The Complexities Of Canada's Newest Law About Physician Assisted Suicide

The Complexities Of Canada's Newest Law About Physician Assisted Suicide

by from Medelita | Tuesday, May 10, 2016

It was not a question of whether we were going to move forward with medical-assisted dying, it was a question of how,

said Canadian Justice Minister Jodi Wilson-Raybould at a press conference on April 7. The topic at hand was that of Canada’s proposed legislation to legalize physician-assisted suicide through voluntary euthanasia.

Physician-assisted suicide has long been a topic of heated debate and controversy concerning the respect (or lack thereof) for the human life, and the matter has received especially strong opposition from the Catholic Church and other religious organizations. Yet a moral opposition to suicide is not the primary objection for most Canadians who oppose the law.

As a matter of fact, terminally ill patient’s option and right to choose suicide is viewed quite favorably in Canada. Criminal prohibitions on physician-assisted suicide were struck down in February 2015 by the Canadian Supreme Court. The newly developed law will put into place regulations and criteria for who exactly is eligible to seek out physician-assisted suicide, limiting the number of patients who will legally be allowed this right.

Critics respond to legal restrictions

The primary opposition to the law is that it’s not inclusive enough for all the types of patients who may want to seek out assisted suicide as opposed seeking out additional treatments. The newest legislation states that voluntary consent must be personally given by the individual, who must be mentally competent and over 18 years of age. He or she must have a “serious and incurable illness, disease or disability,” and their death must be “reasonably foreseeable.”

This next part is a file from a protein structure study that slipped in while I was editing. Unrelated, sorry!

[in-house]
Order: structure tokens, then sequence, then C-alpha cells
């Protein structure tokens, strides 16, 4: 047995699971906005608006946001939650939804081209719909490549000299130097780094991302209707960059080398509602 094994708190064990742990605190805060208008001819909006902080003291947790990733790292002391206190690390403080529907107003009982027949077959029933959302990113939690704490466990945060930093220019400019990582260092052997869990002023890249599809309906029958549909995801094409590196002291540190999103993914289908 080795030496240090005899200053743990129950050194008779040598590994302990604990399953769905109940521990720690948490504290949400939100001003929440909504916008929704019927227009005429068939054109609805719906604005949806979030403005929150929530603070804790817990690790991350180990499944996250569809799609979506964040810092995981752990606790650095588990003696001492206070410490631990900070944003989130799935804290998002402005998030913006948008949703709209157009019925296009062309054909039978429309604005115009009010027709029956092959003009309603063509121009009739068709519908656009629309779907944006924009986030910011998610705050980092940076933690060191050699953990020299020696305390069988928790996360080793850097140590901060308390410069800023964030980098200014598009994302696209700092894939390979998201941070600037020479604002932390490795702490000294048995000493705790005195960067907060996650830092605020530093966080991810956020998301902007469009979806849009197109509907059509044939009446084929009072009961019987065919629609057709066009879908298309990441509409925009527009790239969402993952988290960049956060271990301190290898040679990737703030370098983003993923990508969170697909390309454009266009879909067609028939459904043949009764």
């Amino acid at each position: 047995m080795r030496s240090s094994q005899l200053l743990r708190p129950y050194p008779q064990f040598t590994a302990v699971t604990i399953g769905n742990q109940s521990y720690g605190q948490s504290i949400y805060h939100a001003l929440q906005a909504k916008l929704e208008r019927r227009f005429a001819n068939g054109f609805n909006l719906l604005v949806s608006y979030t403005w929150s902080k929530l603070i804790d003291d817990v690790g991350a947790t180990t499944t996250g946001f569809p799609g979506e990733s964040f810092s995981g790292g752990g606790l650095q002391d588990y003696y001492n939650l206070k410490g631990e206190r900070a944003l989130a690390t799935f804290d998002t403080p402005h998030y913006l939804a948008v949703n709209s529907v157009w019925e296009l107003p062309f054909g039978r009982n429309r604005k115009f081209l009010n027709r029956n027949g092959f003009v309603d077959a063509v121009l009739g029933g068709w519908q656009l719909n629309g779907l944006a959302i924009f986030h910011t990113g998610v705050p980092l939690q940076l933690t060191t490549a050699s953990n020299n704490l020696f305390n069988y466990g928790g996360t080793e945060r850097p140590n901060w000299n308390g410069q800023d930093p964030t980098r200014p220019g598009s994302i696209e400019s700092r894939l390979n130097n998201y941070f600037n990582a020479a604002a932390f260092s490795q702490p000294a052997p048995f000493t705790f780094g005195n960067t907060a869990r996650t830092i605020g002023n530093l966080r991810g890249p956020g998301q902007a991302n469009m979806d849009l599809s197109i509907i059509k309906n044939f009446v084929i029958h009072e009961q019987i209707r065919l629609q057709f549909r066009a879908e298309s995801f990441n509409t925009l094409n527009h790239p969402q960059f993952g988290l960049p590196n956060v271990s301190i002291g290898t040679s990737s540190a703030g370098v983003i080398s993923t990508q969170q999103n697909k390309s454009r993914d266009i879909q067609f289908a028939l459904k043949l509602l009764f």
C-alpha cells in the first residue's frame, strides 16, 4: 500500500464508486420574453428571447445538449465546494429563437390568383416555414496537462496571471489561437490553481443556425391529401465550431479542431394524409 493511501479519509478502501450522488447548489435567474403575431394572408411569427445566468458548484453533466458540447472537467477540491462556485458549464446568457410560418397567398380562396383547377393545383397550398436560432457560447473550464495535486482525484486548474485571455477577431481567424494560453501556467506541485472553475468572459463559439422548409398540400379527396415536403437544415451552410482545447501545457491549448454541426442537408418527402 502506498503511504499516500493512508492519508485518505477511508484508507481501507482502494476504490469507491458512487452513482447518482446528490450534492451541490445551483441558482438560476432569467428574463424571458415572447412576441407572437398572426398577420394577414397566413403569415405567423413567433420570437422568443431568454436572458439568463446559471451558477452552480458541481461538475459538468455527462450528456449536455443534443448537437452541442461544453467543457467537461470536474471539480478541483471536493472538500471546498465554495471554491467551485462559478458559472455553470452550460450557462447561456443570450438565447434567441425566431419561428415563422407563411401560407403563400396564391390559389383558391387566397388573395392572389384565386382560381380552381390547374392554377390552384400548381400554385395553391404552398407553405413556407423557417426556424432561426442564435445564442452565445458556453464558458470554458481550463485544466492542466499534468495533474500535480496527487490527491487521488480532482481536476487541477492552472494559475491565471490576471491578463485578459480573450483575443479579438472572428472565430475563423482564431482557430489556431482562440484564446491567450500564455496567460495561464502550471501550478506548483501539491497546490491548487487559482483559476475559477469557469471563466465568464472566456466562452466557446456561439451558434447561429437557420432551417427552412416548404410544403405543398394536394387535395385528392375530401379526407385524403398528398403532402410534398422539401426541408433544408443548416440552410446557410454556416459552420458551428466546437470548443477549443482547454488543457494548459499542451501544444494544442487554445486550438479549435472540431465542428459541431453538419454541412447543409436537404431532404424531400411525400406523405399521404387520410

Advocacy groups such as Dying with Dignity have criticized the law for discriminating against patients with dementia, or other chronic illnesses that prevent them from competently giving consent to medically induced death under the eyes of the law. The law does not have an option for a patient to give advance consent, where an adult can pre-approve assisted suicide under specified circumstances when he or she cannot consciously make that decision.

The British Columbia Civil Liberties Association has also criticized the new legislative restriction stipulating that an individual’s death must be “reasonably foreseeable” in order for him or her to seek out medical assistance in dying. This immediately blocks access to a huge population of people whose qualities of life are otherwise compromised by terminal diseases or disabilities. The highly interpretive nature of the term “reasonably foreseeable” has the potential to give too much decision-making power to physicians and nurses over a patient’s very personal life or death decision.

Physician assisted suicide vs. voluntary euthanasia

One could argue, however, that the physician should have the right to make such a decision, particularly in regard to voluntary euthanasia at least. As opposed to what is considered a "typical" physician-assisted suicide, often where a physician prescribes a lethal dosage of medication for the patient (thus assisting them in medically causing their own death) to ingest at a later time in order to induce death, voluntary euthanasia requires a physician to bring about death for the patient first-handedly, usually through a form of lethal injection.

Euthanasia is classified as homicide in the United States, and voluntary euthanasia is currently legal in only four countries in the world. To perform such an act on another human being, even if it is considered an act of mercy to help that person, is a heavy weight to bear. As the individual responsible for taking another person’s life, a physician arguably has every right to decide whether a patient qualifies for voluntary euthanasia as opposed to assisted suicide.

As only the fifth country to legalize voluntary euthanasia, Canada is treading controversial new ground with the good intention of better serving its citizens. Concerns of the law’s restrictions being too exclusive are valid criticisms (which Canadian government officials have guaranteed will be looked at and reevaluated after the law’s passing) are valid and just. And these restrictions may be flaws, but they are manageable flaws for the time being. A law based around the decision to take a person’s life is surely better tested out gradually than implemented at full force.